Northwest Forest Plan

Advocating for forests, wildlife, recreation and sustainable natural resource use during Northwest Forest Plan revisions

For over 20 years, old-growth and other forests on U.S. Forest Service (USFS) and Bureau of Land Management (BLM) lands (excluding wilderness and other protected areas) in western Washington, western Oregon, and northwestern California have been governed by the Northwest Forest Plan (NWFP), a Clinton-era agreement that has been hailed as one of the landmark conservation plans of the 20th century.

Drafted with input from Conservation Northwest (then the Northwest Ecosystem Alliance), the groundbreaking 1994 plan mandated an ecology-based forest management framework, limiting old-growth logging and putting in place environmental and habitat protections for endangered fish and wildlife like the northern spotted owl, marbled murrelet, Chinook salmon, and steelhead.

In short, the plan shifted management of national forests in the western Cascades away from a focus primarily on timber extraction and toward a scientifically-based ecosystem approach. Today, the NWFP covers 24 million acres of public forests.

Changes to the plan could upset the way our forests are governed, and the way critical wildlife habitat is protected, for the next two decades.

Since before the Northwest Forest Plan’s creation, our Forest Field Program has worked for old-growth and other forest protections in the greater Pacific Northwest.

These are places vital for countless fish and wildlife species, as well as for human recreation and sustainable economies. Conservation Northwest was one of the first regional groups to recognize the power of ecological forest restoration and community collaboration, and we’ll be closely participating in these Northwest Forest Plan listening sessions to ensure vital environmental protections remain paramount in public forests.

News on the Northwest Forest Plan

Talking points on Northwest Forest Plan revisions

  • The National Forests in the NWFP plan area are still recovering from decades of massive logging. These forests are only 25 years into a 100-year recovery regime as envisioned by the NWFP. There continues to be a deficit of mature and old-growth forests and the landscape in this region is among the most roaded and fragmented in the National Forest System.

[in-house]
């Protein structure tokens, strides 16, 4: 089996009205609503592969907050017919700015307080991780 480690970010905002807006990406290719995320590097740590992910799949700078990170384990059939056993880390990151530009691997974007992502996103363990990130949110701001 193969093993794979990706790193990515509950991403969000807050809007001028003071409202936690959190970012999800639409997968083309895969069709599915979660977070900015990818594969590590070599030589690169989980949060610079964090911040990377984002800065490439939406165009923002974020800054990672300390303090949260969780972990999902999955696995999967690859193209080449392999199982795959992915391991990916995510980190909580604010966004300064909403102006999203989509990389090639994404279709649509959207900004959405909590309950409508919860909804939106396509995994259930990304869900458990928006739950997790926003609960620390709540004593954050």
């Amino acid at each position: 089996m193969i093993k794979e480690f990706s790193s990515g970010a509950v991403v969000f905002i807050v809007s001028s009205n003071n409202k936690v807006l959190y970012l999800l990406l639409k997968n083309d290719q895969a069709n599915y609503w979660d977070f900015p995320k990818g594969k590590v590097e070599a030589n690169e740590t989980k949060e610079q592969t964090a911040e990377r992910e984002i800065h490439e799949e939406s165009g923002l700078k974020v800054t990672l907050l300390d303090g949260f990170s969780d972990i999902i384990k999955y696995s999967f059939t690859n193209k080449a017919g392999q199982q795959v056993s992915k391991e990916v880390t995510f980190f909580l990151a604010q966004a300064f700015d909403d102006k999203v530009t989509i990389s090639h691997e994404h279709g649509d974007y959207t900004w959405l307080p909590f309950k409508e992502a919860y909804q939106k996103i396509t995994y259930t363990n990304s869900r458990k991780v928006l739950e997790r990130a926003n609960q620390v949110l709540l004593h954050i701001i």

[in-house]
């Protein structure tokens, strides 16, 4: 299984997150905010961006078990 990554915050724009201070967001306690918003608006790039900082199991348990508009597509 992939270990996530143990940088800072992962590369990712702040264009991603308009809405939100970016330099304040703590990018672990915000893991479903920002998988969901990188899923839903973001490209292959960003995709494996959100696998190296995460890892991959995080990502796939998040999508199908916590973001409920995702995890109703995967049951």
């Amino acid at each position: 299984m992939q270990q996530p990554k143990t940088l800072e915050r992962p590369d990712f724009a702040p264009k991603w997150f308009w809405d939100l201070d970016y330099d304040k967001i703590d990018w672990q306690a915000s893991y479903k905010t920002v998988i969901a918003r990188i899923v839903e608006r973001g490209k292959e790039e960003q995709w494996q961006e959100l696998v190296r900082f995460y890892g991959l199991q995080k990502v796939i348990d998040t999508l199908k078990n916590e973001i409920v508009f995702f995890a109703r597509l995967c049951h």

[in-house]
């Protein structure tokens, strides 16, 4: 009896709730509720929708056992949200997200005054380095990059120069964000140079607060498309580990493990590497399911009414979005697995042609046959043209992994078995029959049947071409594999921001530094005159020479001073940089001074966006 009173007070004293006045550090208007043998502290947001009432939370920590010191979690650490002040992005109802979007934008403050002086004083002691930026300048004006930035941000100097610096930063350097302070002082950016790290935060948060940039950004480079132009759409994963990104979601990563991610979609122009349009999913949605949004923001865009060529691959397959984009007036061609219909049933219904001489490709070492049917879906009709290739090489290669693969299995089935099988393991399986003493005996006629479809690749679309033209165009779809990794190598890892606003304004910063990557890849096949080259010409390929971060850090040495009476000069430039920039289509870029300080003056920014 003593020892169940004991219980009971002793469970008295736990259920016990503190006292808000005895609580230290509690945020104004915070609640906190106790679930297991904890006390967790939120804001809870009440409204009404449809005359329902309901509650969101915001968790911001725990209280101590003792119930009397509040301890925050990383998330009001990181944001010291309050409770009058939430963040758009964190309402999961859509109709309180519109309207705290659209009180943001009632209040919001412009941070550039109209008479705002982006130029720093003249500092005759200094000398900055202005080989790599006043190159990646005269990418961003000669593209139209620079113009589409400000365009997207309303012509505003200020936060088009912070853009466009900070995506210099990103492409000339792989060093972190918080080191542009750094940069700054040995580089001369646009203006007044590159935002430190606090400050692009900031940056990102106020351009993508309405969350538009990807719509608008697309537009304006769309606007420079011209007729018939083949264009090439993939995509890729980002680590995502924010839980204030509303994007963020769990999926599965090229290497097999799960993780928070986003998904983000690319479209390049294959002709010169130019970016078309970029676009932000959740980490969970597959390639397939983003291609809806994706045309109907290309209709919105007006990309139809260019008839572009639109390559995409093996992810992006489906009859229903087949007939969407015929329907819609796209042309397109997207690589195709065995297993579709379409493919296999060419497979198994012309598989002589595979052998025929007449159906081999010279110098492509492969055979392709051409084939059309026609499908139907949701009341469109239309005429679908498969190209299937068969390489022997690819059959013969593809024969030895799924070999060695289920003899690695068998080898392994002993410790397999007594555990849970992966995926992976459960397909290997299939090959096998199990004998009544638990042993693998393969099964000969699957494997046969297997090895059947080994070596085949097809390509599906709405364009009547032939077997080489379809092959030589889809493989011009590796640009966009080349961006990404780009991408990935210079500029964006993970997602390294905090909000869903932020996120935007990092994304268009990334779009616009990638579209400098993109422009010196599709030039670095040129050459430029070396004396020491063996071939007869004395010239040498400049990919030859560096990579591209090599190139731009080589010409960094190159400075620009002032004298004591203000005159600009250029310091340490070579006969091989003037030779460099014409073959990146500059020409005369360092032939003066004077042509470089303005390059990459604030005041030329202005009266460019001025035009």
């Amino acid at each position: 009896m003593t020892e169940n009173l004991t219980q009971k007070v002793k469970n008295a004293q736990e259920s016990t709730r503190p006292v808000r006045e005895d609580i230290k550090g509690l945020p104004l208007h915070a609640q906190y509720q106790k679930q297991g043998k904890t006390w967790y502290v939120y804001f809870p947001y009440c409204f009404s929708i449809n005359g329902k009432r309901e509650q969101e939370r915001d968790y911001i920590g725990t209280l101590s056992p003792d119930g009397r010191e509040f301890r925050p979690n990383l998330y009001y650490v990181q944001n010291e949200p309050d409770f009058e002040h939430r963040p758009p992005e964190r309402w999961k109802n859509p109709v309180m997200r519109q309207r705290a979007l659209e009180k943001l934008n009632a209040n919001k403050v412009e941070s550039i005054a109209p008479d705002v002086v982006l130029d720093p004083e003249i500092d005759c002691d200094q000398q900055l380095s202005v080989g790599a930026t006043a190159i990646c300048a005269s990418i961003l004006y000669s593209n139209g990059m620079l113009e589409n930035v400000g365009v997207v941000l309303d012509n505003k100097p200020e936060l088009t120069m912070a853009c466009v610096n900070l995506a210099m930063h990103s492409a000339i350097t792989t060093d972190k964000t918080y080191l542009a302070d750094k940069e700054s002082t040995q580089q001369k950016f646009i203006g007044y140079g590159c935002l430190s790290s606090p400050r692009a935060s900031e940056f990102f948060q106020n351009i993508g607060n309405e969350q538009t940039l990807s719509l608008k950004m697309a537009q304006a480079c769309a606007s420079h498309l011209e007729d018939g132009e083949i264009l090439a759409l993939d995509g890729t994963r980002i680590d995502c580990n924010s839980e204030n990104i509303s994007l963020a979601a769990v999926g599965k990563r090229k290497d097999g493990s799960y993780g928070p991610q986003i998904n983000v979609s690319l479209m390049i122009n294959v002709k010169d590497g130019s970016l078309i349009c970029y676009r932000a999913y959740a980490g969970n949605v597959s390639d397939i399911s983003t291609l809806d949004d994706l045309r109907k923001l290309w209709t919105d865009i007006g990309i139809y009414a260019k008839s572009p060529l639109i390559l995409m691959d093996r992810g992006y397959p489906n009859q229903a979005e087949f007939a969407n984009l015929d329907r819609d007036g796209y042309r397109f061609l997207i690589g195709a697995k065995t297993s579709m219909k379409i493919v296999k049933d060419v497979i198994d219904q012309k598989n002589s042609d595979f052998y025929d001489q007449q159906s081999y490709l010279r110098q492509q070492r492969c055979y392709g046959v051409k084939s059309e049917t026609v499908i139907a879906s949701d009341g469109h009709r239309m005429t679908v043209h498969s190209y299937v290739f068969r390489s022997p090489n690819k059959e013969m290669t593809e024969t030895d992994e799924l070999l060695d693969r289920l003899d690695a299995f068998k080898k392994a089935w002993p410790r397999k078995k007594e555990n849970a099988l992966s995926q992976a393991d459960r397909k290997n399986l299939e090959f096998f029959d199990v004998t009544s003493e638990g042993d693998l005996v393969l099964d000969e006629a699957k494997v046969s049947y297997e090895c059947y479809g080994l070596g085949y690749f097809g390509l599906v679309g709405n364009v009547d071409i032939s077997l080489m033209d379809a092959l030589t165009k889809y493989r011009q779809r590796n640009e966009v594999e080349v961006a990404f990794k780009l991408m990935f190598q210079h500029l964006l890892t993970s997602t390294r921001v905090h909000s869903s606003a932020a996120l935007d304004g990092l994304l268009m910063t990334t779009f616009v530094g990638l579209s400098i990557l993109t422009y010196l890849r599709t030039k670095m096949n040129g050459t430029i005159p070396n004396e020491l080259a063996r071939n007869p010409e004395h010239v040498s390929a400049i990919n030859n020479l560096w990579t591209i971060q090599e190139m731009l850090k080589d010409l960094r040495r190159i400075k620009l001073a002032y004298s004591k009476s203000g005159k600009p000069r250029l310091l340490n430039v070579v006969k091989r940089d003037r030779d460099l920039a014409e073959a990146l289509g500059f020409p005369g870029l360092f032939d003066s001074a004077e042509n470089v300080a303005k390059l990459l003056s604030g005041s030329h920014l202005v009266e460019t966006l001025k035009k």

• The NWFP is an excellent, science-based regional plan that has successfully helped safeguard the region’s remaining mature and old-growth forests and watersheds.  The NWFP – especially its reserve system — is a global model for ecosystem management and wildlife conservation.  It is also highly consistent with the Forest Service’s new 2012 planning rule, which requires plans to maintain and restore the integrity of ecosystems and watersheds (36 CFR 219.8(a)(1)).
  • In revising the region’s forest plans, the Forest Service should keep the foundational components of the NWFP, including its reserve system, intact as a consistent, regional, interagency whole.  All National Forest plans in the NWFP region (including the Okanogan-Wenatchee) should be revised based on a regional science synthesis, NWFP regional planning direction, and the 2012 planning rule.  A forest-by-forest approach to plan revisions in this region is inappropriate and unacceptable.  There is no scientific basis for weakening the NWFP framework and standards.
  • The NWFP should be strengthened by using the best available science regarding climate change, wildlife habitat needs, and other relevant new information, as required by the 2012 planning rule (36 CFR 219.3).  In response to climate change, plans should focus on (1) reducing environmental stressors like logging, road building, invasive species, and off-road vehicles; (2) establishing connecting corridors for wildlife migrations; and (3) providing high-quality habitat as refugia for climate-sensitive fish, wildlife, and plants.  The plans should also recognize and safeguard the vast amount of forest carbon that makes the region’s National Forests critically important in fighting climate change.
  • All mature and old-growth forests should be off-limits to logging, including post-fire salvage logging, to protect wildlife habitat and carbon storage. The Forest Service should continue to focus on thinning of previously logged tree plantations.
  • Protecting and restoring riparian areas and watersheds should be a major emphasis of the forest plans, consistent with the NWFP’s aquatic conservation strategy and the 2012 planning rule (36 CFR 219.8(a)).  The plans should not reduce the size or protective standards of the NWFP’s Riparian Reserves.   Instead, the Forest Service should focus on reducing the harmful impacts of old logging roads on streams, water quality, and fish habitat, while maintaining public access to trailheads, campgrounds, etc.
  • The NWFP National Forests provide a wide variety of social and economic benefits for local communities and the region as a whole.  Outdoor recreation generates 141,000 direct jobs in Oregon and nearly 200,000 jobs in Washington, most of which are from expenditures associated with outdoor recreation on national forests, parks, and other public lands.  In comparison, the timber industry employs about 30,000 workers in Oregon and 40,000 in Washington.
  • The NWFP forests should not be relied upon for timber volume. There is an abundance of logging in the region from non-federal forests. Exports of West Coast logs in 2014 were 1.7 billion board feet, while lumber exports were 892 million board feet.
Stay tuned for further updates as the Northwest Forest Plan revisions period moves forward. We’ll be fighting for important old-growth forest and other fish and wildlife habitat protections every step of the way.